The Grand Tour's Driver Auditions Open With F1's Mark Webber

Calling any and all interested drivers...

The Grand Tour on YouTube

Those up to date on Amazon Studios' The Grand Tour already know that the show's test driver from the first season, "The American," portrayed by NASCAR Trucks ace Mike Skinner, will not be reprising his role in the second season. The show's YouTube channel posted a promo on Friday, announcing that a replacement was being sought prior to the season's launch December 8. It encourages fans to take to social media with the hashtag #NewDriverWanted, demanding that applicants not be "fat, clumsy, or slow," though whether these adjectives are meant to refer to the three hosts or to Mike Skinner is not made clear.

The Drive contacted Amazon Studios about the program, seeking to distinguish whether it was meant to source applicants from the general public, broadcast a high-profile call for help from professional racing drivers, or just serve as a promotional campaign, and whether or not drivers would rotate out between episodes. A spokesperson responded, but declined to answer, stating, "stay tuned for more videos that will answer questions leading up to season two!"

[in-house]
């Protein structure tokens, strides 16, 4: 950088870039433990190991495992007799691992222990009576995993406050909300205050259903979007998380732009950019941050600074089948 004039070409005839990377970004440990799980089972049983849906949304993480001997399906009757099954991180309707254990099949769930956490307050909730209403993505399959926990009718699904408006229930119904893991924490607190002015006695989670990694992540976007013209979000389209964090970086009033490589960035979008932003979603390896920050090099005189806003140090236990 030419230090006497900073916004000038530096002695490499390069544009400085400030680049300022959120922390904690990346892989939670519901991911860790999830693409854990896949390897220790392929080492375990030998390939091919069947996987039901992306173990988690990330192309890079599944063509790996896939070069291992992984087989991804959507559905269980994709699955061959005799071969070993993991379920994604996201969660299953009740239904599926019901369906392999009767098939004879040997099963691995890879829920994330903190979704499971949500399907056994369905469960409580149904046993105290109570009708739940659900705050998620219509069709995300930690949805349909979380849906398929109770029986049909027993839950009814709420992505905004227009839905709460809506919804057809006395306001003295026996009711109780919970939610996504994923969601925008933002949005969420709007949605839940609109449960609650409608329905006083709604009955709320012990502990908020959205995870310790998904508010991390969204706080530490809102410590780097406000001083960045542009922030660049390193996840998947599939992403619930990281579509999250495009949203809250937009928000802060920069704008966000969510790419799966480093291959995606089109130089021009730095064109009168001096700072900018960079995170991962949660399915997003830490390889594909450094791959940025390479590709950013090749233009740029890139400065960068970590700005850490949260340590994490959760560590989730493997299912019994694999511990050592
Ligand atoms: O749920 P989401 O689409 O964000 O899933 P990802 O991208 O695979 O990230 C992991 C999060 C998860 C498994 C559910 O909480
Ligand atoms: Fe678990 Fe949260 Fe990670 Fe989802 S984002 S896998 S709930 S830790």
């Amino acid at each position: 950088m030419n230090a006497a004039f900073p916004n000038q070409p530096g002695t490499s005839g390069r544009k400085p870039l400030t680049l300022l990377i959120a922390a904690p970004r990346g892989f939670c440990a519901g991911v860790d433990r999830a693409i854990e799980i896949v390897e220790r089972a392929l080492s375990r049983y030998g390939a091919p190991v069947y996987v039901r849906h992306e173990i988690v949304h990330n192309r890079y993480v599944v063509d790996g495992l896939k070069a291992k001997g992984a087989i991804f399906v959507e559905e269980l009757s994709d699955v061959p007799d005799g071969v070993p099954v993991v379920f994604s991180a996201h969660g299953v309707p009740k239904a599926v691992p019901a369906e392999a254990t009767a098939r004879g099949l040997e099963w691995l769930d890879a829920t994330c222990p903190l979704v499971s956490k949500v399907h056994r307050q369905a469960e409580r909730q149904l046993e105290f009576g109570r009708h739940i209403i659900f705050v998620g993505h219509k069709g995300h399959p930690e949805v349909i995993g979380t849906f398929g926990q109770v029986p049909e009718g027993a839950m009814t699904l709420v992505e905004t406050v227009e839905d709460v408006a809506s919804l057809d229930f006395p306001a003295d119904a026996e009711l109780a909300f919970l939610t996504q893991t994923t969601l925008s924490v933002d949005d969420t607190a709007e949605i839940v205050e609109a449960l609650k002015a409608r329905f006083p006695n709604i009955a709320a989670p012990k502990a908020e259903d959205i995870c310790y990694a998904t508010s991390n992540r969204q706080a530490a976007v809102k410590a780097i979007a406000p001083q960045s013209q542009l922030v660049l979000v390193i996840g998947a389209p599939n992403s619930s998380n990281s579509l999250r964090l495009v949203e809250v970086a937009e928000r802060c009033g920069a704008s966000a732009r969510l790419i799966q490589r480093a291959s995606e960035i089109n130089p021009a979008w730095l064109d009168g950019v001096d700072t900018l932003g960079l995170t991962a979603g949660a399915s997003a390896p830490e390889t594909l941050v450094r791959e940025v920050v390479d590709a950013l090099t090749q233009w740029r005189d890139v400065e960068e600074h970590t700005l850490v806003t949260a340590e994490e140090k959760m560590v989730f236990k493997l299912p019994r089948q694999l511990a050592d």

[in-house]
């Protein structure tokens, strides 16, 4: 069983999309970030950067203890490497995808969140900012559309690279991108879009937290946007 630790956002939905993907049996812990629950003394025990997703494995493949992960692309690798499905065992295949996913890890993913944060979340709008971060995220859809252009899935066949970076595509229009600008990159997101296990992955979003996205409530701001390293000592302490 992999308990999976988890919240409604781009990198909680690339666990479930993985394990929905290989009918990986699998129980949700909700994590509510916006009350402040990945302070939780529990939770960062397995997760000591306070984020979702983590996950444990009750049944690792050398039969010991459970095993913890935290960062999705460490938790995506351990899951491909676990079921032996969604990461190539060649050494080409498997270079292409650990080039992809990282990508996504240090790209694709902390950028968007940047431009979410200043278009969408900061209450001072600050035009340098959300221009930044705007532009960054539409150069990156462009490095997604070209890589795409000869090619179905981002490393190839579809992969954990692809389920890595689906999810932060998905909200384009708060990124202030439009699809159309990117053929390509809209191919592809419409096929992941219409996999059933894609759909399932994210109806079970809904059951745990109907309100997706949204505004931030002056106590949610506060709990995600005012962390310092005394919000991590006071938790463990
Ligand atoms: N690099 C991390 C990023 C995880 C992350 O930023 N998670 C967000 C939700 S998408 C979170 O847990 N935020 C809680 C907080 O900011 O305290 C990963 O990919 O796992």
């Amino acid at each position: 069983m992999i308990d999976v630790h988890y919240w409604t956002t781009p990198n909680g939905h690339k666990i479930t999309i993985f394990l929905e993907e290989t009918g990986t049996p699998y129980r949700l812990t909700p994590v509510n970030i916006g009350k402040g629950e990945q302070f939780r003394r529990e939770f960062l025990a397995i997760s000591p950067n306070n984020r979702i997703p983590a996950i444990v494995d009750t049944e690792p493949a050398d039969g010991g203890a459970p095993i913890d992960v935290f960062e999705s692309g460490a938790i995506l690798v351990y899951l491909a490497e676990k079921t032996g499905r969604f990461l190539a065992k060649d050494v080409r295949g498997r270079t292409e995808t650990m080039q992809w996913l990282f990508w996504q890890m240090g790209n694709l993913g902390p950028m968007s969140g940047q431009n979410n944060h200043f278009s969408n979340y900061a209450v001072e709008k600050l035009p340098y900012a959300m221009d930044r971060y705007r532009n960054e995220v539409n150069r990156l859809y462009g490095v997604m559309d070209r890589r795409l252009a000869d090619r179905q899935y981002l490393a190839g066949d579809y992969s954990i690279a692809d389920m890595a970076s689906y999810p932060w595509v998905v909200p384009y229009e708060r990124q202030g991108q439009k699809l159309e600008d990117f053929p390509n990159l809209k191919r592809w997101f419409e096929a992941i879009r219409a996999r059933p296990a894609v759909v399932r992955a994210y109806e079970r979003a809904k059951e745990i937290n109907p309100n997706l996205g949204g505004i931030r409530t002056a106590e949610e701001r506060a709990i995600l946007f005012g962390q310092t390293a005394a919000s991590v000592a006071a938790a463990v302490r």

The first person to get a chance with the program was revealed on Monday, when the show's YouTube channel uploaded a hot lap session with its first applicant, former Formula 1 driver for Red Bull Racing, 2015 World Endurance Championship winner, and Australian, Mark Webber. 

Webber provides a solid lap of the show's "Eboladrome" test track behind the wheel of the 700 horsepower Porsche 911 GT2 RS, but when it comes time to perform in the Mercedes AMG GT, he instead dawdles, taking a leisurely lap instead of a competitive one, stating, "[this] is all she's got."

Mark, however, has not driven for Porsche's WEC team since the end of 2016, despite Jeremy Clarkson's comment in the video. Between this and the deliberately tampered lap, we can glean two things: The #NewDriverWanted program is likely preordained and not taking applications from the general public, and that the new season will feature a continuation of the first's heavy use of scripted segments.

While the improvements to the show's second season are already numerous, such as the scrapping of the predictable Celebrity Brain Crash segment, and the firing of Mike Skinner, other areas are suffering. The novelty that was the traveling tent is no more, and the old staple of the cheap car challenge is not seeing a revival, either. What's more, its obviously scripted moments have never been its best, and with this latest trailer, it seems it is either losing its knack for hiding scripted moments, or it's simply using more of them.

Someone ought to remind Clarkson, Hammond, and May that everyone's favorite moments were the ones in which Murphy's Law takes its toll. The shows have always been best when organic interactions shine through, as no script can ever hope to match the finest entertainment that chaos has to offer. They say truth is stranger than fiction, after all.